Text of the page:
“It’s a great job,” said Claudia Sena, 27, as she grinds metal burrs from the body of a Fiesta.
Borges was the governor of Bahia in 1999 when Brazil’s federal government first began allowing states to offer incentives to attract industry. He jumped at the opportunity to bring good jobs to his region, where the economy had long been based on the production of cacao, the tropical plant that is used to make chocolate.
He offered Ford generous and other incentives to come to the rural state and even threw in a private port — an important asset in a region that lacks road and rail connections with the rest of South America.
The plant cost $1.9 billion. Ford put up $1.2 billion; its suppliers paid for the rest.
Work began immediately, and the plant was completed in October of 2001. The first vehicle rolled off the assembly line six months later.
“We broke a lot of paradigms,” Molina said. “It was not easy, but it’s working.”
Here is a short video about this groundbreaking plant. It reveals so much about how the UAW has hurt the viability of American auto companies. I for one, would be thrilled to see American companies be free to opt for this type of innovation and high quality production. If you think of how many more Americans could be working if this type of plant could be built in America, it is easy to see why we our economy has been in free fall for the last few years.
Make sure you pay attention to the last couple of sentences in this video.
“Sources in Dearborn say privately that this is the sort of facility Ford would love to build in the U.S. If only the UAW, historically adverse to this sort of supplier integration, would allow it.”
Read more here.
I never thought I’d be saying this, but I have to agree with the New York Times on this issue –
FRED KANTER deserves a lifetime pass to the New York auto show.
And it’s not just for creating this awesome automobile, but that’s a huge part of the reason.
From the NYT:
It seems Mr. Kanter was “car-struck” at an early age.
His first trip to the show, in 1958, was the pilgrimage of “a car-struck 13-year-old” from New Jersey, Mr. Kanter recalled in a recent interview.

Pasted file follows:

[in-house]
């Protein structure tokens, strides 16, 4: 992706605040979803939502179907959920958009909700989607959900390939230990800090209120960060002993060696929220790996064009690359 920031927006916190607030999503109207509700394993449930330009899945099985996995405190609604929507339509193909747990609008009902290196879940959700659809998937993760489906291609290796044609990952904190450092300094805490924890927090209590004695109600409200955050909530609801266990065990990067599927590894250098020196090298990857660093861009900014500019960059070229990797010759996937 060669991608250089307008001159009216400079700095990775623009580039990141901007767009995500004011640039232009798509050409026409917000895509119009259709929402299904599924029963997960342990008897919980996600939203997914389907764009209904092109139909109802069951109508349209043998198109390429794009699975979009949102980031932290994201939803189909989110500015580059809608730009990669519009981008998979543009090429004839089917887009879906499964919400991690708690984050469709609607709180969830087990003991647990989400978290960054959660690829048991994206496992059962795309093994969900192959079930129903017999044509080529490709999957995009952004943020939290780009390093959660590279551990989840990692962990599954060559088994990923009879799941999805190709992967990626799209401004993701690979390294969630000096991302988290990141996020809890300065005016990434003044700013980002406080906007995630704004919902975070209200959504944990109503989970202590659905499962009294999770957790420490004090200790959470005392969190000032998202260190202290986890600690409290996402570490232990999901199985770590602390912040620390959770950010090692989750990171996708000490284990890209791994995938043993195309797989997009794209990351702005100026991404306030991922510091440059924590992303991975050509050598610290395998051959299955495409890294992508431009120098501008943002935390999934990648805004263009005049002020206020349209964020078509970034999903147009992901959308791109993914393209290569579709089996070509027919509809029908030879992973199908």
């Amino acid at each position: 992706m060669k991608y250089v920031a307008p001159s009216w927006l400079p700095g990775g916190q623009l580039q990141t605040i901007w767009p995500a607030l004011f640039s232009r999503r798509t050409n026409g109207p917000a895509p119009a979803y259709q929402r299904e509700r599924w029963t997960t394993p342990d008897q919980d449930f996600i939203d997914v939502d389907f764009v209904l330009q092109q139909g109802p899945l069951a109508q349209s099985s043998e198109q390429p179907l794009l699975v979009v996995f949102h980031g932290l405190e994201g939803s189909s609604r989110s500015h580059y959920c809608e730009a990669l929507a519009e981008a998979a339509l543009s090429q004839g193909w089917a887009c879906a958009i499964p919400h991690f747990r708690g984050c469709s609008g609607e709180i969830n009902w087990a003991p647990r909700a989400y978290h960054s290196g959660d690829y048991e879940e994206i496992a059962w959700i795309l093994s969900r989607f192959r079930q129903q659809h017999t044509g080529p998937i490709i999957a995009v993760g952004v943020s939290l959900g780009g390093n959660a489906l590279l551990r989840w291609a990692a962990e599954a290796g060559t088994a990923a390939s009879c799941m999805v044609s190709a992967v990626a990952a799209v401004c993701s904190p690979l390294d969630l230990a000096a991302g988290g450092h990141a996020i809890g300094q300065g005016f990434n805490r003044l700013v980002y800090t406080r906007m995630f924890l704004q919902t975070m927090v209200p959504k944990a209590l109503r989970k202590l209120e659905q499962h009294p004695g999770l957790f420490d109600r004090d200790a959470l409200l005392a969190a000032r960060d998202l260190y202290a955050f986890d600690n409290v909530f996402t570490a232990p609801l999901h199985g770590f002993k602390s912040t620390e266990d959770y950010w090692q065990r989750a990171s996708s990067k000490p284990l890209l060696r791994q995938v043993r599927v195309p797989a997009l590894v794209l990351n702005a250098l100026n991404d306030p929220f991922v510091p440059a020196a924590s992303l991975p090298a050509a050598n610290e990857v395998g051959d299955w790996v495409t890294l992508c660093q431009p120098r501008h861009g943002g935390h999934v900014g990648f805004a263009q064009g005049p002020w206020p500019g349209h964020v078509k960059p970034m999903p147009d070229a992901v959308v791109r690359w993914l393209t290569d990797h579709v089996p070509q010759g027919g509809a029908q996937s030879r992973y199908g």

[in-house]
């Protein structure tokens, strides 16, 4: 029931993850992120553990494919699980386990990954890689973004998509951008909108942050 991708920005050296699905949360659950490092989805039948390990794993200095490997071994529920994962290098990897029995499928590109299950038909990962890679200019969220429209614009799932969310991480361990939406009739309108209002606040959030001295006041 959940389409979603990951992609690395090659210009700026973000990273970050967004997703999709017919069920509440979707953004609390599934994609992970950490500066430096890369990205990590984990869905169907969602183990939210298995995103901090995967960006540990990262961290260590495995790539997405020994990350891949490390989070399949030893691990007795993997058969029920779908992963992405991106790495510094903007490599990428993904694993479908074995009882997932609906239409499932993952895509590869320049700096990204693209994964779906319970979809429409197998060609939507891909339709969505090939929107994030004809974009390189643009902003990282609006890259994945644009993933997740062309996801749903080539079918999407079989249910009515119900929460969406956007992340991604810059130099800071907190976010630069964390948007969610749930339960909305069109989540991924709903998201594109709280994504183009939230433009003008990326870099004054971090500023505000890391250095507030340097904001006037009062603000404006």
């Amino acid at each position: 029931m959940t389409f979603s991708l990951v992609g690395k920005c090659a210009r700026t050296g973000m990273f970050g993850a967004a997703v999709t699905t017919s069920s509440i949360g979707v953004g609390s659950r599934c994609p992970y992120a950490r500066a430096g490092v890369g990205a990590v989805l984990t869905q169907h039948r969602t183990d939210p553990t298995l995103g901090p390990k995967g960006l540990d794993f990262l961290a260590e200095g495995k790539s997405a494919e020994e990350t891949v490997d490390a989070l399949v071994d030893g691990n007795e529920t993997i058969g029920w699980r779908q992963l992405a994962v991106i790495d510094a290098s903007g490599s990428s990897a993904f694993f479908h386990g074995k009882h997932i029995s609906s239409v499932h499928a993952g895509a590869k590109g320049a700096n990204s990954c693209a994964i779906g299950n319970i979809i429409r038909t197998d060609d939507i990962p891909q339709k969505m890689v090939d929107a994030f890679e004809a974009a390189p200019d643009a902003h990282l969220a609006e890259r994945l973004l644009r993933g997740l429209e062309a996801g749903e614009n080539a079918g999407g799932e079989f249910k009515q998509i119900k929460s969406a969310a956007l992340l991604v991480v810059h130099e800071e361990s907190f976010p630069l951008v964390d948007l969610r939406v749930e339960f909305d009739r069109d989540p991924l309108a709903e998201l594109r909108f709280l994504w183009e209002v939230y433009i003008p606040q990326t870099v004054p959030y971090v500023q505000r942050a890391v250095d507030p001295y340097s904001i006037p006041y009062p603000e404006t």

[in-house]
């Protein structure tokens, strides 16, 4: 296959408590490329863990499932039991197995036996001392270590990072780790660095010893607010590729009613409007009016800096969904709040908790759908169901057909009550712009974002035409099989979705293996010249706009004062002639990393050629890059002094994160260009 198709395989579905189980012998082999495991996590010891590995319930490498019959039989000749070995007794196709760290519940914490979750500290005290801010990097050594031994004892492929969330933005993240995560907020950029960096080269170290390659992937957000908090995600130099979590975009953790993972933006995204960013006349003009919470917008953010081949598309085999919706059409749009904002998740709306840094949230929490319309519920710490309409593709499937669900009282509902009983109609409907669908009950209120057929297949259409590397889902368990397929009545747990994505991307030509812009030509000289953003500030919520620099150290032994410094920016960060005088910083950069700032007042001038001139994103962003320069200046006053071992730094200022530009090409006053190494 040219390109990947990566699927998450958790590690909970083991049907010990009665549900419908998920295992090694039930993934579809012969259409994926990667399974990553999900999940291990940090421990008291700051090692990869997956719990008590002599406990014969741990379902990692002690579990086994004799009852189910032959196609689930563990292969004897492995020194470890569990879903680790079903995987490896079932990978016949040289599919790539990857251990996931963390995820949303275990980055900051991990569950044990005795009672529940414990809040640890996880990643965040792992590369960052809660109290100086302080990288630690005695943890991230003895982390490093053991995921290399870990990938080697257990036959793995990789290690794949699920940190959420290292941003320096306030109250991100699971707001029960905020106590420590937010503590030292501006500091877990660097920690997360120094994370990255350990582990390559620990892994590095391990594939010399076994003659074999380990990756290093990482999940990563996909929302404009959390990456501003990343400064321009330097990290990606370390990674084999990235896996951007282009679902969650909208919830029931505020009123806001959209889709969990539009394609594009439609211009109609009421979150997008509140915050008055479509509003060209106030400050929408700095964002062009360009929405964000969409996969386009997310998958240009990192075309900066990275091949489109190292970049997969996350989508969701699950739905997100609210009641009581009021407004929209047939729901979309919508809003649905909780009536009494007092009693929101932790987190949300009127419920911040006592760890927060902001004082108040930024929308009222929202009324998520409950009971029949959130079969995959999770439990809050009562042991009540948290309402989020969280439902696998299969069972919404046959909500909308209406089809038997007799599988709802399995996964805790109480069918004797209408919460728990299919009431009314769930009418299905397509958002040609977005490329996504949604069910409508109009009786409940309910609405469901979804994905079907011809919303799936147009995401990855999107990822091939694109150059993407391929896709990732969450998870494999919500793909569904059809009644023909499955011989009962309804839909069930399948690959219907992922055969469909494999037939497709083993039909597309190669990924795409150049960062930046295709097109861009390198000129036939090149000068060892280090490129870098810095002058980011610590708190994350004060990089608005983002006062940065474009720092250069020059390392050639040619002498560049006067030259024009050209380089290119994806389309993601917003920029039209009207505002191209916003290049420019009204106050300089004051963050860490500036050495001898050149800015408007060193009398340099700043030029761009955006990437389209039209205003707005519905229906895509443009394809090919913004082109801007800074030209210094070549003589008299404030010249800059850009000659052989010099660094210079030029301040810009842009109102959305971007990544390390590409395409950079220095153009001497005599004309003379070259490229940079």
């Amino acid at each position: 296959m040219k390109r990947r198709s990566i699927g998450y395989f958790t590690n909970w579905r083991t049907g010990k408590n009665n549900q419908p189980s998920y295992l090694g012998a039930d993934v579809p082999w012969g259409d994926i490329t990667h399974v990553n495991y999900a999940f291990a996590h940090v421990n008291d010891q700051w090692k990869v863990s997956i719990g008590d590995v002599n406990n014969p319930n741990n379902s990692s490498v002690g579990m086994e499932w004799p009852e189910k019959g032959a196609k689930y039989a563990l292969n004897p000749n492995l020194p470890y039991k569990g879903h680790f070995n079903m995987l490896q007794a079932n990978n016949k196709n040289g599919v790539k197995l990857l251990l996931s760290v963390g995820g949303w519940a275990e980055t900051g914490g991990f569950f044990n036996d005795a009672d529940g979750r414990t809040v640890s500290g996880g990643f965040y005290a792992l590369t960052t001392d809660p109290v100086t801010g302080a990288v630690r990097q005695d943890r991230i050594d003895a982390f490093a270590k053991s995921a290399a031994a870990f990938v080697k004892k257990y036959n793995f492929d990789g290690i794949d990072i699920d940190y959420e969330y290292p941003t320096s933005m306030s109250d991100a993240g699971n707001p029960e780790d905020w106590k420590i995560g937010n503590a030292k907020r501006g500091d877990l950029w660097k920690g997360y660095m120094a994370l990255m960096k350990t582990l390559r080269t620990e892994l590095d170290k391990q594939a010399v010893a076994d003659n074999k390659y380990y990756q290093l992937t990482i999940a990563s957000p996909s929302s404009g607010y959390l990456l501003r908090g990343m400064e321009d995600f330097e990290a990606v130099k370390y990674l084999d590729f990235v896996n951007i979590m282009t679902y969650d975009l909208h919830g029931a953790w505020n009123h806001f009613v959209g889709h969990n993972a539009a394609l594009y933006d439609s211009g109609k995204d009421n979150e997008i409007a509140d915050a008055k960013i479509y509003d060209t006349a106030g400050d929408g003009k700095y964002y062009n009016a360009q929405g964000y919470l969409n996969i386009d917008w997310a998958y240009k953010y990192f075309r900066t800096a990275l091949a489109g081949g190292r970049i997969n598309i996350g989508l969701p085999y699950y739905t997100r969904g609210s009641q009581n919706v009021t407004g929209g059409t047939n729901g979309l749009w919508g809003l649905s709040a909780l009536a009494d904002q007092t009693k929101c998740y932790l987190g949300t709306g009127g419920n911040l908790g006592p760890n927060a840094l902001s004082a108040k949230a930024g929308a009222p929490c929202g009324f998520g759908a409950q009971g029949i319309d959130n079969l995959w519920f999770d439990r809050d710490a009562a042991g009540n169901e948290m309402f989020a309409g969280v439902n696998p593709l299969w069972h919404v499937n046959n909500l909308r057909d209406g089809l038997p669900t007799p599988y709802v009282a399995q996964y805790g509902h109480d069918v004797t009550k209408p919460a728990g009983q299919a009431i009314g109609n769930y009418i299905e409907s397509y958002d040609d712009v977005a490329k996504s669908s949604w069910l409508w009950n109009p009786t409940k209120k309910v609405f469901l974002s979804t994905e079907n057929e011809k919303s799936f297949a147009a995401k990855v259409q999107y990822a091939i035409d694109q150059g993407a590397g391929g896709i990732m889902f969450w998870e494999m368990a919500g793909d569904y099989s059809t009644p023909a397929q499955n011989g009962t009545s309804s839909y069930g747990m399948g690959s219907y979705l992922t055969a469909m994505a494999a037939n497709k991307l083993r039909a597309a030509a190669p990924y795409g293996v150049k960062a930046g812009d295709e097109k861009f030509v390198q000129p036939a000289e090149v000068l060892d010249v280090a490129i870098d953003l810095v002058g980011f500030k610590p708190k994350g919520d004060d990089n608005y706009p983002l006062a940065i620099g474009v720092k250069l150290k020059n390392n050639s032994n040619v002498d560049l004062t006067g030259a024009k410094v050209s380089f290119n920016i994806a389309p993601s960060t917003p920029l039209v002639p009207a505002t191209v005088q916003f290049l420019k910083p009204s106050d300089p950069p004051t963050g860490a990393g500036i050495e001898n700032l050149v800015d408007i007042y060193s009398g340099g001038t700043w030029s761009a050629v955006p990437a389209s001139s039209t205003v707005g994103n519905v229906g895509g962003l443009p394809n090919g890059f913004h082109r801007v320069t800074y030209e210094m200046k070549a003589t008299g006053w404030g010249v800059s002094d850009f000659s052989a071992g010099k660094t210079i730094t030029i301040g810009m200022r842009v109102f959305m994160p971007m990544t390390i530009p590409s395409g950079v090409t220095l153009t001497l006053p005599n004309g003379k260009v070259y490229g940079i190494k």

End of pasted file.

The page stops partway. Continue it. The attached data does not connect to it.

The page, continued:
“Shortly after a friend and I arrived by train from Morris Plains, I was transfixed by the Dual-Ghia 400 concept on display,” he said. “It was absolutely breathtaking, very imaginative and the most stunning car I’d ever seen.”
The car had been created as a design study by Ghia, the Italian coachbuilder, for Dual Motors, a limited-edition car builder in Detroit. Dual-Ghias gained visibility with celebrity owners like Frank Sinatra and his Rat Pack pals.
But Kanter isn’t the only person who fell in love with the Dual-Ghia.
Alex Freeman, a New Jersey machine shop owner who had come to the auto show in search of a family car, was also moved by the Dual-Ghia 400. All thoughts of shopping for a new Ford or Chevy were swept aside by Mr. Freeman’s realization that he “must have that car.” Hearing that, his wife shuffled the couple’s eight-year-old daughter to another display, explaining that daddy needed time by himself.
By the time Mrs. Freeman returned, her husband had convinced Gene Casaroll, president of Dual Motors, to sell the car on display for $15,000, at least twice the price of a new Cadillac. Delivery was postponed to let the car finish its tour of auto shows.
Here’s where the dedication to your first love comes into play.
Nearly 20 years later, Mr. Kanter heard that the concept car was for sale. A deal was struck the same day and by that evening, the dream machine was parked in the Kanter garage.
Never intending to hide his prize, Mr. Kanter has often displayed the car in the classics section at the New York show. Gregg D. Merksamer, the show’s historian and author of “A History of the New York International Auto Show” (Lionheart Books, 2000) said he thought no other car had topped the Dual-Ghia’s number of appearances at the show.
Mr. Kanter started out buying unwanted Packard auto parts simply because when he was 15, he and some friends put a down payment on a used Packard and sold all the extra parts that were in the car’s trunk. They made enough to pay the car off and own it outright.
Kanter turned this accidental business transaction into a multi-million dollar business.
While visiting dealers for the parts he needed to repair his Packard, Mr. Kanter learned that a hubcap might cost $8 and a door handle $12 but, since Packard had gone out of business, a dealer might have two truck loads of spare parts he would be happy to unload for $100.
Every Packard dealer’s junk soon became Mr. Kanter’s gold. In 1960, he bought the parts inventory of a dealer in Henderson, Pa. Like a grapevine, his operations spread along the East Coast, then extended west to Detroit and beyond. While attending Lehigh University, where he earned degrees in industrial engineering and applied sciences, Fred and his brother Dan sold parts to the Packard needy using Fred’s college address. Various storage sites, including their parents’ basement, housed the inventory.
Today, Mr. Kanter said, the vintage parts business is a $15 million operation with 65 employees and 150,000 square feet of warehouse space in Boonton, N.J. “We stock everything a Packard dealer would have offered from a clock hand to a new frame,” he said. “And we’re still buying inventory from anyone interested in disposing of their stock.
The quintessential American dream. Not only has Mr. Kanter branched out into other antique auto parts, but he also owns a design studio on the West Coast. Again, almost by accident, he turned a simple business transaction into the Chevrolet 789.
It is so named because it combines the best styling elements of the 1957, 1958, and 1959 Chevys.